Arizona Daily Star Interviews Carl Sammartino Regarding Eminent Domain Success for Property Owners

The Arizona Daily Star interviewed me recently regarding my successful representation of multiple property owners whose property the City of Tucson condemned using eminent domain for the Downtown Links project:

‘Whenever there is a large dispute, or a large number of disputes ... it indicates that there was some major disagreement between the government agency and the private property owner regarding the value of the property taken,’ said Carl Sammartino, an attorney who represented several of the affected owners.

Though they were on opposite sides of those disputes, Rossi and Sammartino agreed on the principal cause for the disagreements: The boom in downtown development, which led many owners to believe that their properties were worth more than the city was offering. A quick review of the offer and ultimate settlement figures shows that owners ended up with about 60 percent more than what was originally on the table, according to court documents.
— Woodhouse, Murphy. (2017, September 18). Road Runner: Decades in the making, downtown bypass in sight. Arizona Daily Star, pp. A2, A5.

Please refer to my page of reviews on AVVO to see how my clients felt about the results I obtained for them as their eminent domain lawyer. You can also find the original Arizona Daily Star article here on the Star's website or permanently cached here

City of Tucson - 43rd Best-Run City in the Nation?

Wallethub has published a study identifying the best-run cities in America, and the City of Tucson ranks 43rd by one of their metrics. That ranking includes a combined measure of "overall city services" and "total budget per capita." Tucson is ranked 99th out of 150 cites in the former and 29th out of 150 cities in the latter, which creates the composite score of 43rd best-run city out of 150 largish cities studied. 

It should be noted, however, that Tucson falls almost into the bottom third (99th our of 150) of ranked cities using Wallethub's detailed breakdown by city, which accounts for financial stability (88th), education (114th), health (82nd), safety (109th), the economy (117th), and infrastructure and pollution (47th).

Looking at Tucson's performance in the subcategories, it seems like this city is doing well at spending a large amount of money per capita, improving infrastructure, and addressing pollution. Tucson is not doing as well at being financially stable, providing health care, safety, and education, or addressing the overall economy. 

This is an interesting study that provides a detailed look at the City of Tucson's overall performance relative to other cities in the United States. It definitely highlights areas the city could improve with more focus and leadership.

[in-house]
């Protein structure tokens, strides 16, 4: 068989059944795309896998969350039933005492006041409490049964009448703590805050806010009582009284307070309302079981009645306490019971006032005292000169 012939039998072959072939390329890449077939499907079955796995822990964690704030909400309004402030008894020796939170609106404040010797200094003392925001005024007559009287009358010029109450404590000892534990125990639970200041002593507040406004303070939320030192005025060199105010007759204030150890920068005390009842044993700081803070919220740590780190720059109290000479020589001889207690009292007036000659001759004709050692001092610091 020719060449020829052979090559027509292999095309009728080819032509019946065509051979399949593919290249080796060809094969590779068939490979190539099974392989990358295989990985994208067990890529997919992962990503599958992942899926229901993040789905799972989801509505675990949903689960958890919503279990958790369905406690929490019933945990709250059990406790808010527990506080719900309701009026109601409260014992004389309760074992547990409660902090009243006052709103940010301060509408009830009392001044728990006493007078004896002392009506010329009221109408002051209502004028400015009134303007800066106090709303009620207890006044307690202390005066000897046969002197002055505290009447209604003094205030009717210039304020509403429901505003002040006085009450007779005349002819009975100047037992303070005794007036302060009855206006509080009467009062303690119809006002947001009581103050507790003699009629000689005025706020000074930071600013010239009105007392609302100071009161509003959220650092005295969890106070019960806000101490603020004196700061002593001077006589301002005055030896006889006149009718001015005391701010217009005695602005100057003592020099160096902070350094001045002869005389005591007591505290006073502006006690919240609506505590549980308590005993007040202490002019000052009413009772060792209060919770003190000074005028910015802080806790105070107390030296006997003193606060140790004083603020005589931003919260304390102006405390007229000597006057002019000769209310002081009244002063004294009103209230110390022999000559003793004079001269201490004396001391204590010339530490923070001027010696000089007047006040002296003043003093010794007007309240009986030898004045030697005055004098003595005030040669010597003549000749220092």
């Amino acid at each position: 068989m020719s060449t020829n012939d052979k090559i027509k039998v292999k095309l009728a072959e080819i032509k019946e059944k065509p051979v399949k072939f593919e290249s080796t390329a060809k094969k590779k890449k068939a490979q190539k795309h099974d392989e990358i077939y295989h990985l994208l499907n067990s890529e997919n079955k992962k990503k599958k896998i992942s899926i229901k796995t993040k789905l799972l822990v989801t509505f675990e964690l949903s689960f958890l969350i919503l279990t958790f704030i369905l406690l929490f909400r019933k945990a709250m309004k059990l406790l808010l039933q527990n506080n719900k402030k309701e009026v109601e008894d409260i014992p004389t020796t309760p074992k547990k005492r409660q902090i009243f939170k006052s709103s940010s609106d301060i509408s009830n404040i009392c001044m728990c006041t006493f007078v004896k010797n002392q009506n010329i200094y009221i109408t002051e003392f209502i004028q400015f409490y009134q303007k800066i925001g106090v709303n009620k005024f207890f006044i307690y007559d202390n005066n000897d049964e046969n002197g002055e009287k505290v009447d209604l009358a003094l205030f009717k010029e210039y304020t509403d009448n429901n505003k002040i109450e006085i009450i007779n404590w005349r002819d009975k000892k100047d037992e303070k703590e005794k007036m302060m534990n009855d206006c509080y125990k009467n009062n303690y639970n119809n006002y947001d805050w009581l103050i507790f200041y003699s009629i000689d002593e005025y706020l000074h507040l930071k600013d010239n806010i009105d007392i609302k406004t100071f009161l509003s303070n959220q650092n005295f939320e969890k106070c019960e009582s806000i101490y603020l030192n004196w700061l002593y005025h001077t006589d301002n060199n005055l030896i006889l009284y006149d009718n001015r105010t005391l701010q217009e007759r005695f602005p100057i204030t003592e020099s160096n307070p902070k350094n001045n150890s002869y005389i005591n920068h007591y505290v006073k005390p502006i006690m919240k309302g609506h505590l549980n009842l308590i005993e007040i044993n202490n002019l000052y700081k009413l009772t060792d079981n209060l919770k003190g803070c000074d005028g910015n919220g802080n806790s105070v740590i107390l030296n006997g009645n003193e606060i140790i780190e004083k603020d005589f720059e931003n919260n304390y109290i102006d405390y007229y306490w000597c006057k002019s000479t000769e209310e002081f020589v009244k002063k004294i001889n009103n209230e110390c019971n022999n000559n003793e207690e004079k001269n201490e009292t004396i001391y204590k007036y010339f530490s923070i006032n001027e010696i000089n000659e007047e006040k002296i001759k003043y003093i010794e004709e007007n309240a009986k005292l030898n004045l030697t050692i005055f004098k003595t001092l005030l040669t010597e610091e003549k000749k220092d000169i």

Carl Sammartino - Certified Specialist in Real Estate Law

This May, the Board of Legal Specialization of the State Bar of Arizona certified me as a specialist in real estate law. Certification requires admission to practice for at least seven years, substantial legal practice in the area of real estate for a period of five years, the Board's recommendation after application and references, and passing an examination, which I took and passed in April. I am proud to have met these rigorous standards. 



The State Bar of Arizona currently lists 72 board-certified-real-estate-law specialists in the State of Arizona, and only 15 of those have primary offices in Pima County. If you are looking for help resolving a real estate related legal issue, I highly recommend you seek the advice of one of those specialists. The specialist certification is the only designation the State Bar of Arizona grants to certify a particular lawyer practices mainly within one area of the law. 


March-April 2015 Updates - Staying Up to Date as an Eminent Domain Lawyer

Finding time to accumulate 15 hours of continuing legal education credit is sometimes harder than it sounds. Many CLE courses are two or three hours only or held in inconvenient locations. Add in the basic aridity common to all work-related seminars, and it is no wonder most lawyers are not overenthusiastic regarding this yearly requirement. 

Fortunately, this need not be so for condemnation lawyers. We have been fortunate to have dedicated eminent domain lawyers throughout the state who are willing to put on a six-and-a-half hour conference packed with focused eminent-domain-specific content. This is known as the Condemnation Summit, held twice a year.

I will be attending the Condemnation Summit on May 15th to make sure I stay on top of the developing trends in eminent domain law. Since it is a conference for right-of-way professionals and appraisers as well as attorneys, it is always a great place to gain a perspective on how all aspects of government takings work.